Ikeda Tsuneoki

Ikeda Tsuneoki (池田 恒興, 1536-18 May 1584) was a daimyo of the Sengoku period.

Ikeda Tsuneoki Biography

Tsuneoki began his career as a soldier in the service of Oda Nobunaga. His mother was the nurse of Oda Nobunaga and his father was already in the service of Oda Nobuhide.

He obtained his first command in 1560 and participated in the decisive battle of Okehazama. In 1566, he obtained the castle of Kinota in the province of Mino, then in 1570 that of Inuyama in the province of Owari after the battle of Anegawa.

After his participation in the battle of Nagashino and then his victory over Araki Murashige, whose domain he personally recovered, the size of his fiefs was equivalent to 100,000 koku and he was among the ten most powerful vassals of Nobunaga.

After the incident at Honnō-ji and the death of Nobunaga, his son and several of his generals, he joined Hashiba Hideyoshi's campaign against Akechi Mitsuhide and participated in the battle of Yamazaki.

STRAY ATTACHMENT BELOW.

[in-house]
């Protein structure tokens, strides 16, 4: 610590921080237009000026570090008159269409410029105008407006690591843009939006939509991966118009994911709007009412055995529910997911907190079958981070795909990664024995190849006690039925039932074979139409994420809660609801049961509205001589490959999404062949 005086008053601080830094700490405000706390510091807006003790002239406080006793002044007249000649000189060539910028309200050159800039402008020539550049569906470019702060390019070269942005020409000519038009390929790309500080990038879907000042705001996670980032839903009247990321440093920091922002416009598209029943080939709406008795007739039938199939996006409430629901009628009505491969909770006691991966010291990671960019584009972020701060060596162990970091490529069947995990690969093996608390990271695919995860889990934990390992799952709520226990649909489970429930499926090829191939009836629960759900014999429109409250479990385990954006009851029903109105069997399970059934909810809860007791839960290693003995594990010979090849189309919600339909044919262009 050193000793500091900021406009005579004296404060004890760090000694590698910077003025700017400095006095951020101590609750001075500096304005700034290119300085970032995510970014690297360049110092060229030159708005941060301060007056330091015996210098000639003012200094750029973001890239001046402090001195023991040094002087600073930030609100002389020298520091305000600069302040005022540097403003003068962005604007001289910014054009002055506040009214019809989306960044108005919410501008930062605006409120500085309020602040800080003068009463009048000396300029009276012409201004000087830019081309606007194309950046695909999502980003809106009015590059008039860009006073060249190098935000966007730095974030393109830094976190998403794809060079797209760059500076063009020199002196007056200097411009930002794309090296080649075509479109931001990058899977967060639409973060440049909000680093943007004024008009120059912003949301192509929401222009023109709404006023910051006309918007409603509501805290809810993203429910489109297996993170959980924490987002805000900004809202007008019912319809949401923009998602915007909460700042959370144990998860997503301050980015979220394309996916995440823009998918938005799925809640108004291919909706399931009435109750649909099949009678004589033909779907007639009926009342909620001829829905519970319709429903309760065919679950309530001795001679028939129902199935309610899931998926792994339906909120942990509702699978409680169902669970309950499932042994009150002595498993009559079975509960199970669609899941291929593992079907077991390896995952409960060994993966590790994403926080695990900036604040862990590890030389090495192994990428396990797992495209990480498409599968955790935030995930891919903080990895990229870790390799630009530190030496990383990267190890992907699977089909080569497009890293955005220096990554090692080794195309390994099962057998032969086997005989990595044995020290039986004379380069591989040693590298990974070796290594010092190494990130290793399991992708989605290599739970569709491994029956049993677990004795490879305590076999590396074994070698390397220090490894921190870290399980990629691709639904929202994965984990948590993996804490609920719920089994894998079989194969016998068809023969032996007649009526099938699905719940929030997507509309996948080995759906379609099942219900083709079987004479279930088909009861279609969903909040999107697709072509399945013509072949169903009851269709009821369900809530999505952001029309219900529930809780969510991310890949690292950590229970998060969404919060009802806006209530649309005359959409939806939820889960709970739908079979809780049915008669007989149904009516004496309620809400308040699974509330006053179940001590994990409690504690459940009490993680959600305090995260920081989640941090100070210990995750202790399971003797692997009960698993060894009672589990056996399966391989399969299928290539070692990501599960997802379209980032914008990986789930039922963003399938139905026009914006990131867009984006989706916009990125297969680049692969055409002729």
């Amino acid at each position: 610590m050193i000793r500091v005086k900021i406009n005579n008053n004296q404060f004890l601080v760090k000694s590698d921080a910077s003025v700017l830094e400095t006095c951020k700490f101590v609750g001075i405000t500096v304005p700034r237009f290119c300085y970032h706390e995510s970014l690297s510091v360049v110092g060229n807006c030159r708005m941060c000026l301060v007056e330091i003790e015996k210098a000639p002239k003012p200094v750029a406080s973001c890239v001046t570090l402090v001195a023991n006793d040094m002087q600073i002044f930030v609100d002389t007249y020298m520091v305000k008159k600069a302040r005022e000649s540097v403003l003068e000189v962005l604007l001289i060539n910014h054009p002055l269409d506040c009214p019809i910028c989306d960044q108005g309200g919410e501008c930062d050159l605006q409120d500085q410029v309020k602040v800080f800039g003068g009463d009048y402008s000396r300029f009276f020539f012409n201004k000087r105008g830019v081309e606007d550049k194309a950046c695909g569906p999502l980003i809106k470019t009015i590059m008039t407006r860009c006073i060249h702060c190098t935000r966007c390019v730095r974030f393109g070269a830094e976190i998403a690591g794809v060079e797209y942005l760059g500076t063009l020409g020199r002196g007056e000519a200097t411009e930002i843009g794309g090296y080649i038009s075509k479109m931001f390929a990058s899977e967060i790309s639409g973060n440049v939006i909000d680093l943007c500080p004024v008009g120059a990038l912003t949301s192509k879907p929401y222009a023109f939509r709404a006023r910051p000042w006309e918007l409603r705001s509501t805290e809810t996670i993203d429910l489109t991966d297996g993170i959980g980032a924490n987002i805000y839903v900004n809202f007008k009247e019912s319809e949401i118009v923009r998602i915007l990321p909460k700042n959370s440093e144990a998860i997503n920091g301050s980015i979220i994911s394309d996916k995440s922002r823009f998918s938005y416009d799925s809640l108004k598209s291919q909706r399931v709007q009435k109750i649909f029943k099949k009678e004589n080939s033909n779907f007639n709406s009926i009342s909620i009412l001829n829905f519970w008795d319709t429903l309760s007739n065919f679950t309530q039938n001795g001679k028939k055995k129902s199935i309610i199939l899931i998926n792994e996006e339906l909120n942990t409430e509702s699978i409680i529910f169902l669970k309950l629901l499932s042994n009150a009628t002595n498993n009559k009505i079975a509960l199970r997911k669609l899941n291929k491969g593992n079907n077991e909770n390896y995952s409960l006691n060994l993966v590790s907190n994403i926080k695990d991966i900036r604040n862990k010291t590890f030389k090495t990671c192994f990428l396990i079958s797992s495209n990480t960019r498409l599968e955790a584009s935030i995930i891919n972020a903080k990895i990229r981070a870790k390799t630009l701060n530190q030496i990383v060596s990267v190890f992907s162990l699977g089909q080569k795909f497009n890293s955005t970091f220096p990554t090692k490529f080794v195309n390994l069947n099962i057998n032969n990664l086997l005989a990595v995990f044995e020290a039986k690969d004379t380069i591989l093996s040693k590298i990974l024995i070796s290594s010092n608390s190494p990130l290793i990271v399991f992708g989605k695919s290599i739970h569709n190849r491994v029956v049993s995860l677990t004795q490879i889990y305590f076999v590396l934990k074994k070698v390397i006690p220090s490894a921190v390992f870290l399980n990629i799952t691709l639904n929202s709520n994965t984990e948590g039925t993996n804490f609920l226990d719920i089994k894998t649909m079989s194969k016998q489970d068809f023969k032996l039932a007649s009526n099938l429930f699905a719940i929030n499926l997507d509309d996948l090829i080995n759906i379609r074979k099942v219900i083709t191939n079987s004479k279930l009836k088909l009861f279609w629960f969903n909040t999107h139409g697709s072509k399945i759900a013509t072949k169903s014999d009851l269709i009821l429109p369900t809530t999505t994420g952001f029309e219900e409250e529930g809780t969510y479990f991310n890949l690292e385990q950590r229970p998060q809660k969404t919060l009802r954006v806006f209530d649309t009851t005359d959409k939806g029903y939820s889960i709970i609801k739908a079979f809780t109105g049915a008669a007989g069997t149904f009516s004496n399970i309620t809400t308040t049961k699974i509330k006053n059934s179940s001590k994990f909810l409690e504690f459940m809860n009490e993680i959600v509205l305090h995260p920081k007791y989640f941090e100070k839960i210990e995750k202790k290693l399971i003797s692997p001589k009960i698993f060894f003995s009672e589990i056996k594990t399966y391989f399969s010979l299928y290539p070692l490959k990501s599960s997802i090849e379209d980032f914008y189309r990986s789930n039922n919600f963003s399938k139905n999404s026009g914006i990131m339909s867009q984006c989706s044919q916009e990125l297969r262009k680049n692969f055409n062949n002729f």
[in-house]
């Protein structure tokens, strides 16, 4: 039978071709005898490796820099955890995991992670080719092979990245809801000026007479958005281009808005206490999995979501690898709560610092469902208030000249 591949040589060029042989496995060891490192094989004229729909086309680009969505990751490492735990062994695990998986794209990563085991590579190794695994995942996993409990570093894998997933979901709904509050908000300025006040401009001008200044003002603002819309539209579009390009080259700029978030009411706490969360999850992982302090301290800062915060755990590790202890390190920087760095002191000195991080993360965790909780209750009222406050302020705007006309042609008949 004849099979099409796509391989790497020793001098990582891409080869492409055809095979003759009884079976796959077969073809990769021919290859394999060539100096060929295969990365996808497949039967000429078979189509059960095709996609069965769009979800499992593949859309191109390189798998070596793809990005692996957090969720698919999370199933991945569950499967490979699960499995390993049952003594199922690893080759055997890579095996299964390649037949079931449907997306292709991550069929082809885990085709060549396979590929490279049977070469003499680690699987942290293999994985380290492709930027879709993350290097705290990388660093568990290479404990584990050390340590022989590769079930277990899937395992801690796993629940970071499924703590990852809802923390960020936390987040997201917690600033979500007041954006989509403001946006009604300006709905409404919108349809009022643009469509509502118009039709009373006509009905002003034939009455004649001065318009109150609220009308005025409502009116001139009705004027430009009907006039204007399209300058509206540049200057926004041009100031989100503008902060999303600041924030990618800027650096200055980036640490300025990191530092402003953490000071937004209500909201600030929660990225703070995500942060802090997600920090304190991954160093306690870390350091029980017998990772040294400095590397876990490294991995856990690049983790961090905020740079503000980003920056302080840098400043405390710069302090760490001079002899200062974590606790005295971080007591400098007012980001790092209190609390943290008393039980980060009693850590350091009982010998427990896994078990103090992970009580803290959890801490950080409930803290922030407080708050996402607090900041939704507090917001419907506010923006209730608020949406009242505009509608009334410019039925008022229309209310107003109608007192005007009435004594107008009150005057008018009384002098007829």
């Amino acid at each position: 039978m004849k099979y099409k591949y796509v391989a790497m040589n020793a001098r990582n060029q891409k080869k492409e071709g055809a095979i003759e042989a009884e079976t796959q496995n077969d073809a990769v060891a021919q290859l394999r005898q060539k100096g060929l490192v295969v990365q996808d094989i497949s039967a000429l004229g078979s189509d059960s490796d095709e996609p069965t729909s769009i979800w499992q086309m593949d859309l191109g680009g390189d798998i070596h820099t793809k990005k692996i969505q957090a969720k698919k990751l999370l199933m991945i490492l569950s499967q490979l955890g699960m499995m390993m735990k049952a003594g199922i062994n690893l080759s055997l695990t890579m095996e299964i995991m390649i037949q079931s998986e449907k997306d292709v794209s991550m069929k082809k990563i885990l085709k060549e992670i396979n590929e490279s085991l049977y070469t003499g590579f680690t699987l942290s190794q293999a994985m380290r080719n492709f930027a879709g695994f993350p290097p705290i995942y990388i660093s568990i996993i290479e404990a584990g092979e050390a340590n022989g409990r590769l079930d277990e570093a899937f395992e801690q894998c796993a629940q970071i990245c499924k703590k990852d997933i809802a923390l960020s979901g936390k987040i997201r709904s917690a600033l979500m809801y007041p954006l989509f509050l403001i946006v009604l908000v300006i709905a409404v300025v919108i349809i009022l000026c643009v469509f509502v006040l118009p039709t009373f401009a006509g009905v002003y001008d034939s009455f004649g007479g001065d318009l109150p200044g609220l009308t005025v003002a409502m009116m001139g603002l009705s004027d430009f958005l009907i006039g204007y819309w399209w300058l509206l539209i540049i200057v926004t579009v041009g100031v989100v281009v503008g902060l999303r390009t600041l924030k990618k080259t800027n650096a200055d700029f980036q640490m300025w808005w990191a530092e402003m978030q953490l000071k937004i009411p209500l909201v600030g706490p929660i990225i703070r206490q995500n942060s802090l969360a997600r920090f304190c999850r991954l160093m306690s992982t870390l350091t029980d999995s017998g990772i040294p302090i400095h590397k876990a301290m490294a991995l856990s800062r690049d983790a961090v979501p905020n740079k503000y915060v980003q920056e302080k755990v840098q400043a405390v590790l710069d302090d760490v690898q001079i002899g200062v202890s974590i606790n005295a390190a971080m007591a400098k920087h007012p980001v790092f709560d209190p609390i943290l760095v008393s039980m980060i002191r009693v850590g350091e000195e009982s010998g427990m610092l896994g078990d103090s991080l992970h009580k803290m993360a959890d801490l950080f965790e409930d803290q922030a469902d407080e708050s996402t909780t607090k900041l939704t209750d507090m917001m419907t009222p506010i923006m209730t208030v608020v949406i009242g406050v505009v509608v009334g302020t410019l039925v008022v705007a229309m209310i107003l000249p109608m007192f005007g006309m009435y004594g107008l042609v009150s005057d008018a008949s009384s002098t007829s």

He then became one of the four guardians of Kyoto, with three of the other main vassals of the late Nobunaga: Hashiba Hideyoshi, Shibata Katsuie, and Niwa Nagahide, and was present at the meeting at Kiyosu castle, where the succession of the Oda clan was decided.

There he sided with Toyotomi Hideyoshi, against Shibata Katsuie, and as a reward, his estate was further enlarged by the castle of Ōgaki in Mino province. His two eldest sons were also settled. He then participated in the Komaki campaign, against Ieyasu Tokugawa being given command.

After a long period of observation between the two sides, each standing on their strongholds and fearing a mistake as fatal as the battle of Nagashino may have been for the Takeda clan, he proposed a strategy to Hideyoshi,

a strategy that would ultimately prove fatal for him, his eldest son Motosuke, as well as the other commander of his camp, Mori Nagayoshi, and the ensuing political victory for Hideyoshi would be very costly to him.